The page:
On a recent Saturday, flipping through the now hundreds of TV channels looking for something worth watching I chanced across the future of important rare and collectible paper auctions. There, at noon on the NBC affiliate covering the San Francisco Bay Area was an auction, yes an auction.
It was the Saturday Mecum Car Auction at Pebble Beach held during the antique car get-together where astounding classic cars are sold for even more astounding prices. Pride of place during the weekend show went to a car that wasn’t made until I was sixteen years old, a 1962 Ferrari GTO 250 that brought $48.4 million. More to my taste, if not my pocketbook, was a 1935 Duesenberg SSJ that changed hands for $22 million. Personally, I preferred the 1934 Packard Twelve Individual Custom Convertible Victoria that sold for $3,745,000. That would have been an excellent car for dating in my teens.
What’s interesting about these sales is that if NBC can show a car auction it’s also possible for rare books to be on mainline television. So, what would it take?
For starters it’s all about money, both the highest values and the number of lots showcased during say an hour. The cars I watched each spent about five minutes in the pits. For rare books, given that the values will be lower, the flow would need to be closer to one minute and even then, the material would need to be exalted, probably a ten-million-dollar minimum.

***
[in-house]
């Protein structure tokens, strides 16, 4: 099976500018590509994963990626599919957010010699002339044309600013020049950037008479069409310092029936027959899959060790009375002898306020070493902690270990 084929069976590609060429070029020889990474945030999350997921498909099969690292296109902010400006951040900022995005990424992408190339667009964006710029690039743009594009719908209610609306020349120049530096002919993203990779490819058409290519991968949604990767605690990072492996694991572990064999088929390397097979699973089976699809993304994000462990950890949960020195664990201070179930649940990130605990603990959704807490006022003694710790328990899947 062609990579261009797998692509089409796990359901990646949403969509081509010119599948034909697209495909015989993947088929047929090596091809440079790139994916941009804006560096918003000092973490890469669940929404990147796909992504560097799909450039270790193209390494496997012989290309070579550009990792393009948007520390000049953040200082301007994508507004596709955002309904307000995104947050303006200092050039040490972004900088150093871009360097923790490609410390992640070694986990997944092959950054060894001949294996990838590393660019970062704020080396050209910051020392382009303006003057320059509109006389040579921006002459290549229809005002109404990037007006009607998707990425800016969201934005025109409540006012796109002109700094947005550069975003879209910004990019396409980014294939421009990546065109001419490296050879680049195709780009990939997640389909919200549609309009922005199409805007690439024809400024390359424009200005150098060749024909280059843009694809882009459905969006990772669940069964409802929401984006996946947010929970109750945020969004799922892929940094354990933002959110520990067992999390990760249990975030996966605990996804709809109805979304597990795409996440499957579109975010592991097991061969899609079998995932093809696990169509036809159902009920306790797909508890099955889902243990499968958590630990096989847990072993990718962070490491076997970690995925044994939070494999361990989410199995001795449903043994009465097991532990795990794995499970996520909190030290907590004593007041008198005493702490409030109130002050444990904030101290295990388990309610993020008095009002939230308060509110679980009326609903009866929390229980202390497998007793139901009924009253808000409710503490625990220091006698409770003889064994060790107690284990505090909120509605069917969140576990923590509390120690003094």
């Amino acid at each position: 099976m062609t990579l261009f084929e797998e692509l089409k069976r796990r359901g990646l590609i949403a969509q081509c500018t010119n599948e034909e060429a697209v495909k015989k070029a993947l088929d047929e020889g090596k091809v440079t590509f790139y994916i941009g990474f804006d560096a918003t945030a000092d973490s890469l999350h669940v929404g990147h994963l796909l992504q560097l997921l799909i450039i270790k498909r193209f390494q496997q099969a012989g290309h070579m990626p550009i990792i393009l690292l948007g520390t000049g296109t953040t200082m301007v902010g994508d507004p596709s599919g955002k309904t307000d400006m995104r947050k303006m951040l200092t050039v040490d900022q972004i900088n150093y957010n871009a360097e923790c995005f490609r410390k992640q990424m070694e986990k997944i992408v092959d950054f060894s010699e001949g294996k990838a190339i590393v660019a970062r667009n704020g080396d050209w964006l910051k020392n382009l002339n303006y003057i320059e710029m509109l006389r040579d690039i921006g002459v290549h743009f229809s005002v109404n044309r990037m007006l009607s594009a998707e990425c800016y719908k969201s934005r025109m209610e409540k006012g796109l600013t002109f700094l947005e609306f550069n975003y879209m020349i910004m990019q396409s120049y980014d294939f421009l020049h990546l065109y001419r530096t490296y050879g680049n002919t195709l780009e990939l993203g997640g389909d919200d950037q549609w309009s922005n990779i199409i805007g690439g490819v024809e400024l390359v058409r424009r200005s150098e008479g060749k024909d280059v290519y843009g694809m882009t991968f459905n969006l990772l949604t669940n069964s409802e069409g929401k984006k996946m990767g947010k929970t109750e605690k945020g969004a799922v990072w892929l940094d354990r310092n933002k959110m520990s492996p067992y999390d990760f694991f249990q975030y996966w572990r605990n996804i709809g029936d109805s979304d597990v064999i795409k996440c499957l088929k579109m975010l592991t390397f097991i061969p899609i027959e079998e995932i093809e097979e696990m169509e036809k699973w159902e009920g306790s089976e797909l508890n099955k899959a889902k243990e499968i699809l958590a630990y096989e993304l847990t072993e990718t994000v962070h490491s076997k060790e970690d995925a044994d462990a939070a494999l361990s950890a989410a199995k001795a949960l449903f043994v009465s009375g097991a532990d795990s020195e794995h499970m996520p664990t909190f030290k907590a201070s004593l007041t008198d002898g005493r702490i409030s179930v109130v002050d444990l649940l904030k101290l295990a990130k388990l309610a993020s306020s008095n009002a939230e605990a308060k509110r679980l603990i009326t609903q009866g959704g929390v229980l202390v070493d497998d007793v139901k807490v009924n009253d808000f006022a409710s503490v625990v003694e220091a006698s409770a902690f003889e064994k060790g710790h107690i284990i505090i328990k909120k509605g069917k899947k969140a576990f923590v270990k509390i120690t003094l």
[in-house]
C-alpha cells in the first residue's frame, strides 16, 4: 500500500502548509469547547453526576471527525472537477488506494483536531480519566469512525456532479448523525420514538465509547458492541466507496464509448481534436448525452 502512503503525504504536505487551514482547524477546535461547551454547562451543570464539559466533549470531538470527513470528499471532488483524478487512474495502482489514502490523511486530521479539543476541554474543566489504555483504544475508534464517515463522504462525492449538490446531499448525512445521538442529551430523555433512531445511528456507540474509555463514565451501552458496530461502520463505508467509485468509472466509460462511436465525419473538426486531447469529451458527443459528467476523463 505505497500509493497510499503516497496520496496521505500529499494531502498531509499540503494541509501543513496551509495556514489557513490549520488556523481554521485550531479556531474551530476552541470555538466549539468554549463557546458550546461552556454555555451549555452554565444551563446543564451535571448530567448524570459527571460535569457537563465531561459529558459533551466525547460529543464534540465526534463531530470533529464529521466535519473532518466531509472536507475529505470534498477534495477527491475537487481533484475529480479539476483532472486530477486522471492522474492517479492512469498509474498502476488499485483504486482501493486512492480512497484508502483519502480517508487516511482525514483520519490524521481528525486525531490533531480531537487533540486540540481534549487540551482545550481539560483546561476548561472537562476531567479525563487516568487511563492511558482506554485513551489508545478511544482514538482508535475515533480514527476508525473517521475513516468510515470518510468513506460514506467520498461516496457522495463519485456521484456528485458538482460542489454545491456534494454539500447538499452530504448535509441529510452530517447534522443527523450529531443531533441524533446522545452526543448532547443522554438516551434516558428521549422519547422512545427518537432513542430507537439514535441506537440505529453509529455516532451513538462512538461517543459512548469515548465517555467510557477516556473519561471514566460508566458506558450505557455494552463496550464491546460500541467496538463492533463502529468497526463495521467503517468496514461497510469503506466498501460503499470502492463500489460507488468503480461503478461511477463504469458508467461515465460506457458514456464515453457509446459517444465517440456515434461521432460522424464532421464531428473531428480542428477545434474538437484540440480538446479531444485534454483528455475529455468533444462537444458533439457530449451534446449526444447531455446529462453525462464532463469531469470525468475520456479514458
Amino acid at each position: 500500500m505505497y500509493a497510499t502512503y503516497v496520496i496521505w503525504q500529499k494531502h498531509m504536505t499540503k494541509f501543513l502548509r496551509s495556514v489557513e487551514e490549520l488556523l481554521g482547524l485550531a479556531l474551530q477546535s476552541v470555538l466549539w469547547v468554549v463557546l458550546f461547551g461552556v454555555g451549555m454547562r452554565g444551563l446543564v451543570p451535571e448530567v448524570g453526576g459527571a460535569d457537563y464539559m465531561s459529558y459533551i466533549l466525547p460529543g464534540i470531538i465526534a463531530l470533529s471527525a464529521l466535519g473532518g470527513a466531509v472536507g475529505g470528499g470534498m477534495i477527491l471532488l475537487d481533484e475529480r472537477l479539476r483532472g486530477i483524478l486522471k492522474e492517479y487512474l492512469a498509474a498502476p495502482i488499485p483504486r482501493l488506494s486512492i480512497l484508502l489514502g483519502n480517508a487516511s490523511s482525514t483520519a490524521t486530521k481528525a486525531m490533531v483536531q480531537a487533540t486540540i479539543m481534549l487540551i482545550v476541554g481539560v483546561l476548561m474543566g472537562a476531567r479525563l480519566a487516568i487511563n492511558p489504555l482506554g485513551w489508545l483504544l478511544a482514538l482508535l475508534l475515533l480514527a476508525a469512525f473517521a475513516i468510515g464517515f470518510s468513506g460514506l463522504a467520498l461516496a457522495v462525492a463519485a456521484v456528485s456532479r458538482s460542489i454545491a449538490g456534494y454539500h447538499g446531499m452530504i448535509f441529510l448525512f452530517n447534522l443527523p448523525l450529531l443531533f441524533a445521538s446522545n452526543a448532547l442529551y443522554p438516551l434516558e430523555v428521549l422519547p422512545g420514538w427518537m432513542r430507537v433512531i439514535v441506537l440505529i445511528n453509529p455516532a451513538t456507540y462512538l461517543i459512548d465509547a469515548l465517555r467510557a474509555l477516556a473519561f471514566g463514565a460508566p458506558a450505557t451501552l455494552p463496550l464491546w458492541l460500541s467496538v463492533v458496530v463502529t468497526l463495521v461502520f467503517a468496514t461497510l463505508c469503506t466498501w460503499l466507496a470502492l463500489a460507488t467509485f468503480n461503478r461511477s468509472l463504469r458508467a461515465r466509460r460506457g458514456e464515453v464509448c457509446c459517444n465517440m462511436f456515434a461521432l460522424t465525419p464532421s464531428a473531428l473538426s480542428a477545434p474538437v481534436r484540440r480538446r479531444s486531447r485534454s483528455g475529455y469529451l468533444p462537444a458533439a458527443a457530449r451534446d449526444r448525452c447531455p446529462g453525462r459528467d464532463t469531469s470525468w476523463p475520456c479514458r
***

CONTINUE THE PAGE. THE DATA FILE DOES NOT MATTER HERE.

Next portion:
So, are there enough very valuable items that could be sold in that hour? Yes but inevitably it will take not only exalted but also very famous material and that means we may not see a rare book auction on main line television until a Gutenberg Bible is offered. The next copy, assuming it is sumptuous and very original, should bring fifty million dollars.
Such a sale would be very good both for the trade and for book collecting. With all the collecting and gaming opportunities that abound book collecting can look like Grandpa’s thing. But if rare books, maps, manuscripts and ephemera can break into the space where the current and future generations of collectors are relaxed and open to new perspectives collectible paper will make a very good case.
Those of us of a certain age know that such material is exceptionally satisfying to study and collect. Our challenge has long been attracting the attention of future collectors.
Therefore, if you have a Gutenberg, and understand it is different from a Duesenberg, think about selling it and suggesting the auction house you select use an hour of mainline television to showcase the experience to the emerging next generation of collectors.
It will make a difference.